Trainer Magazine

Trainer Magazine - the horse racing magazine for the training and development of the thoroughbred racehorse. Europe and North America.

Profile - Mick Ruis

PROFILE (NA VERSION)Web Master

Trainers are nothing if not confident.

It’s rarely their fault when they lose a race.

It’s the track, the ride, the post position, the equipment, the weather.

Mick Ruis is a refreshingly standup guy in a game where the batter often receives a curve ball rather than a pitch right down the middle. He speaks with a child’s innocence, and he believes in the Golden Rule.

After he won three races at Santa Anita on opening day, September 29, he was humble, appreciative, and forthcoming when asked about the feat.

“Usually we’re lucky if we run one horse a day,” Ruis (pronounced ROO-is, as in Lewis) said, speaking of Ruis Racing, LLC, the ownership comprised of himself and his wife, Wendy.

“But we saved all the horses for that meet. I’m a believer that if someone helps you, like Santa Anita did by giving us stalls, you try to help them, so we wanted to save our horses for the short meet (19 days) since we were stabled there.”

Most magnanimous, but one would expect nothing less from a man whose philosophical foundation is based on curiosity and practicality. His esteemed business sense was developed through hands-on application, not surprising from a high school dropout who became a millionaire.

“I was penniless when I started, and to this day I work for everything I’ve got,” he said.

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The Art of Clocking Horses

RACING (NAT)Web Master

Time, an old racetrack axiom holds, only counts in prison.

But that ain’t necessarily so to horse players and horsemen worldwide who depend diligently on mathematical mavens called clockers to provide thorough, accurate, and prompt figures that might help cash a bet or win a race.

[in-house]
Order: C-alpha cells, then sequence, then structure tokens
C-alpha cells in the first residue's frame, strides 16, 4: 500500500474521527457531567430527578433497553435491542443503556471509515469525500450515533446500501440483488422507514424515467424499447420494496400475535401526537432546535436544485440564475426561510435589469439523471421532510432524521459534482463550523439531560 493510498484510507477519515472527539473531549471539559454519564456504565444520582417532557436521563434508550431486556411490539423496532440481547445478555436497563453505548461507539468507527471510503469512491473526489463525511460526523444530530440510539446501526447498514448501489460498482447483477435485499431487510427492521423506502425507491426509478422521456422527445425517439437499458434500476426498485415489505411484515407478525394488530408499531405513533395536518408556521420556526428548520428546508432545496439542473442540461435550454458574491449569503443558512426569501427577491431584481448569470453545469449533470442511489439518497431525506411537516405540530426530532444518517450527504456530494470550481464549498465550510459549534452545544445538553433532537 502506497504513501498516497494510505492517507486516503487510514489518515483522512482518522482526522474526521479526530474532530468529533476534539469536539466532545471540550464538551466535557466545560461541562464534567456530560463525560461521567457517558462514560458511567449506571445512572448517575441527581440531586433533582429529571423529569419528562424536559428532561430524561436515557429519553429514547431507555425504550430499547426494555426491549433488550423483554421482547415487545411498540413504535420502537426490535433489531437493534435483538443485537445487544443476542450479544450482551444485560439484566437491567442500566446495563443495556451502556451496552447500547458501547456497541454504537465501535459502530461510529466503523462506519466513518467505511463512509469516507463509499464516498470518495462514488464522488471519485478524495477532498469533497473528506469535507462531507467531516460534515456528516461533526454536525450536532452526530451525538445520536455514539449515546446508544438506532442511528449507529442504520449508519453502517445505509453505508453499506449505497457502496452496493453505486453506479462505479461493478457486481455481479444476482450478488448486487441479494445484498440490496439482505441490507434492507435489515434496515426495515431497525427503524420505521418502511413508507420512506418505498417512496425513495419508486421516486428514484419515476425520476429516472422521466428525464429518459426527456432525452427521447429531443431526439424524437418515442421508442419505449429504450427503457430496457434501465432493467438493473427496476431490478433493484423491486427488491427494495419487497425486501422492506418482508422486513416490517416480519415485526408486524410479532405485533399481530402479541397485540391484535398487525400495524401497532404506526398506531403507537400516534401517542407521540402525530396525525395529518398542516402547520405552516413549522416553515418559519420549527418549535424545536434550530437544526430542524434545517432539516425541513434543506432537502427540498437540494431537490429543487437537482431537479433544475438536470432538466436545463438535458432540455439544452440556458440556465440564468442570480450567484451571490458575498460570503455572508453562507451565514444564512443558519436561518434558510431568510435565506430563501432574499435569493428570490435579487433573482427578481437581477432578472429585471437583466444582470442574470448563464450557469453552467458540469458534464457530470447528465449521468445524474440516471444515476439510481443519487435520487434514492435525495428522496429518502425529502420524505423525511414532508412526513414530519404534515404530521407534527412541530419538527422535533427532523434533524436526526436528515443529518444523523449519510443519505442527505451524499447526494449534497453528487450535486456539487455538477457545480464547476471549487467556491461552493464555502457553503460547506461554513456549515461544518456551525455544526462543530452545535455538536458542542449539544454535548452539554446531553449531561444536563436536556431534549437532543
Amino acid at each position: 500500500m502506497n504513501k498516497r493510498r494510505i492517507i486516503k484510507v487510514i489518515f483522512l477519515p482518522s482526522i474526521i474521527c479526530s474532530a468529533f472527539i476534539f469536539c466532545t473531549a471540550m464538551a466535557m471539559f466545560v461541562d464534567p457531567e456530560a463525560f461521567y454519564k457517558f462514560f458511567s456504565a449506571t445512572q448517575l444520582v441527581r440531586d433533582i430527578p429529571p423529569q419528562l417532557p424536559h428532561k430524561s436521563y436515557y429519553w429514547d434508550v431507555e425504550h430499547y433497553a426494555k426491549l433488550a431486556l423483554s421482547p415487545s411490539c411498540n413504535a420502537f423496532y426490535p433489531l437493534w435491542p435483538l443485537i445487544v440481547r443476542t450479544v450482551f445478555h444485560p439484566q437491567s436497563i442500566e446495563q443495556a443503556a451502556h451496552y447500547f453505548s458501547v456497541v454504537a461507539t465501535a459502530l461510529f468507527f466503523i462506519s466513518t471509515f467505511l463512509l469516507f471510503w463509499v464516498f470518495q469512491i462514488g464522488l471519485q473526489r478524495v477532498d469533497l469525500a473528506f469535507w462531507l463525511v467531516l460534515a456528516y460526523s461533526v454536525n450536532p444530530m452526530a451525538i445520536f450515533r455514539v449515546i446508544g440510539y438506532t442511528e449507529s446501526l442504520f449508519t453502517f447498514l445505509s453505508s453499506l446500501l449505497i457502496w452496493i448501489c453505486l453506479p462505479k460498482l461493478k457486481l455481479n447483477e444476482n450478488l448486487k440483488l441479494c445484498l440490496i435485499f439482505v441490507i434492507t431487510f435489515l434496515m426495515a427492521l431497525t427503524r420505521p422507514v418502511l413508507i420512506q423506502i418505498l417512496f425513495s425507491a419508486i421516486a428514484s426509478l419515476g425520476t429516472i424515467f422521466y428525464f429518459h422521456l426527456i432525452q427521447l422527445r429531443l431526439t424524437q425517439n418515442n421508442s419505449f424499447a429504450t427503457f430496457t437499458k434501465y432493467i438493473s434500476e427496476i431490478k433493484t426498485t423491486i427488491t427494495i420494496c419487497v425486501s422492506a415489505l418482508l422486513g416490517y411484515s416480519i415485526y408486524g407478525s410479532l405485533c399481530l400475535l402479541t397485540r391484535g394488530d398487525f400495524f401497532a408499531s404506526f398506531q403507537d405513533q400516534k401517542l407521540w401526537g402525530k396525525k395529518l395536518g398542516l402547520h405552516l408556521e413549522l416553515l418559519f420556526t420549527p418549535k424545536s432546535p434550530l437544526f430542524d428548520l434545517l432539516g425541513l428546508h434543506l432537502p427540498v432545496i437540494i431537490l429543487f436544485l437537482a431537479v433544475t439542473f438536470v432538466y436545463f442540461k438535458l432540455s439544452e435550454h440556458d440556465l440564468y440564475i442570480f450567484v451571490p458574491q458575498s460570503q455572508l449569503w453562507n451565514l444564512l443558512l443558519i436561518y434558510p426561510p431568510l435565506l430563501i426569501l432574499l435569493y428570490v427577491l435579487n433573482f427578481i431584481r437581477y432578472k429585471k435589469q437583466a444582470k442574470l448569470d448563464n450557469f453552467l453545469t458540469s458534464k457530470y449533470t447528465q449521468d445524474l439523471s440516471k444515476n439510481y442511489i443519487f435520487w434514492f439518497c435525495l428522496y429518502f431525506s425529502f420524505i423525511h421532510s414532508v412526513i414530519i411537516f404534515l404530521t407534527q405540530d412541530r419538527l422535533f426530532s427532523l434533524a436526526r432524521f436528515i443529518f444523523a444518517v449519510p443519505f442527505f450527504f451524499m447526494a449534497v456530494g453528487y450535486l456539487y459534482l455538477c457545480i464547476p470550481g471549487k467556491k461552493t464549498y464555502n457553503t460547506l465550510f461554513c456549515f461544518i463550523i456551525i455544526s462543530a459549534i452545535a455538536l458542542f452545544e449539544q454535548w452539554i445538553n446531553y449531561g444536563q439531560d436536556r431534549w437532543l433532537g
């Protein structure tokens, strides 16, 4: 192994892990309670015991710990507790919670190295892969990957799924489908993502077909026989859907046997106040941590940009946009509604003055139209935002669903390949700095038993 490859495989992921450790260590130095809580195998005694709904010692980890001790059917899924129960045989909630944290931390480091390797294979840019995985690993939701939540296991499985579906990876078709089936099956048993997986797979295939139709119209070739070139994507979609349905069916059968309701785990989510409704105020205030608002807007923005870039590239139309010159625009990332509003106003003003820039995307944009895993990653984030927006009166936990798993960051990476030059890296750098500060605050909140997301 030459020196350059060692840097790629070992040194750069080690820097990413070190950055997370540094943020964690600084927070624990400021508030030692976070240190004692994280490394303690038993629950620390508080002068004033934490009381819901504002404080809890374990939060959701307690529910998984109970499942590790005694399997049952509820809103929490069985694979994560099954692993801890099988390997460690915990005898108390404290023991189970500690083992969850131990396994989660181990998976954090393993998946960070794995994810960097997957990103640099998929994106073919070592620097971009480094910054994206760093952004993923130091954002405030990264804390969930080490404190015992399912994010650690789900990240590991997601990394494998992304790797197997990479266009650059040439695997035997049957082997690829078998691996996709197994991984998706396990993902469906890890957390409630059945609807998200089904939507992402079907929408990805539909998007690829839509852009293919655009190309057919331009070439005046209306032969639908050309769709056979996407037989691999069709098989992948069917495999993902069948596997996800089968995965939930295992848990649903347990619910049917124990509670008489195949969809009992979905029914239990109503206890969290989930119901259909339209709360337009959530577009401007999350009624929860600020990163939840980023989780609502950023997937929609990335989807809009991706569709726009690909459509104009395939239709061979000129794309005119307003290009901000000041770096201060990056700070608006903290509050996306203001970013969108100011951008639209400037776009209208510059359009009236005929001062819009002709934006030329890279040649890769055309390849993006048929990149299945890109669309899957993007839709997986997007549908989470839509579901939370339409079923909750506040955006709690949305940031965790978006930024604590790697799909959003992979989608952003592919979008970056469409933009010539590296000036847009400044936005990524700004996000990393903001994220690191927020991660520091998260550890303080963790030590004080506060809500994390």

Clockers, succinctly described as people who time workouts, ply their trade at tracks from Aqueduct to Zia Park, zeroing in on Thoroughbreds and their exercises from before sunup until the track closes for training, a span of some five hours.

There are private clockers, too, whose primary interest focuses on padding their wallets or making their valued information available to the public for the right price.

They all watch like hawks, displaying the close-up intensity of a movie directed by Sergio Leone, often adding a comment such as “breezing” or “handily,” the latter being the most accomplished workout.

Each track later in the morning sends its works to Equibase, which publishes distances and times of said workouts for all to see, a regimen that has been ongoing for decades...

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Trainer Profile - Dennis Collins

Training (NAT)Web Master

Accepting reality is a lot more difficult when you’re on your back in a hospital bed. When your whole world has crashed. When you realize the rest of your life will be spent in a wheelchair.

Asked when he was able to wrap his mind around that, Dennis Collins, a 53-year-old jockey with 2,287 victories who was paralyzed in an accident at The Downs at Albuquerque in 2016, said, “The third day. I said, ‘This is the way it’s going to be. Why bitch and moan about it? I’m not going to walk again. But I’ll always have my own chair in a restaurant.’”

Collins, who recently began training horses with his fiancée Heather Brock – his lifeline, his saint, and his best buddy – has already scored a victory by not letting an accident take him out of racing and away from his passion, one begun whenever his parents, who had no connections to racing, took him out for a drive from their home in Gloucester City, New Jersey. “When I was a kid, every time we’d drive by a farm, if I saw a horse, I’d scream and cry,” Collins said. “We’d stop, and I’d go pet him. They’re beautiful animals. I’ve always loved horses. It was in my blood. I knew if I was short enough” – and at five-feet tall, he was – “I wanted to get into horse racing.”

Brock is so glad he did.

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Better Owner-Trainer Relations

BUSINESS (NAT)Web Master

The owner-trainer relationship is the core of racing. The owner supplies the horses, and the trainer supplies the know-how to manage them. It's a simple concept, but sometimes things go awry.

Some owners go through a succession of trainers with barely time for the horses to settle into a new routine before moving them again. If the owner has more than a couple of horses, the move is disruptive for the trainer, also. And the owner may develop a reputation as a difficult client who could pull the horses at any time.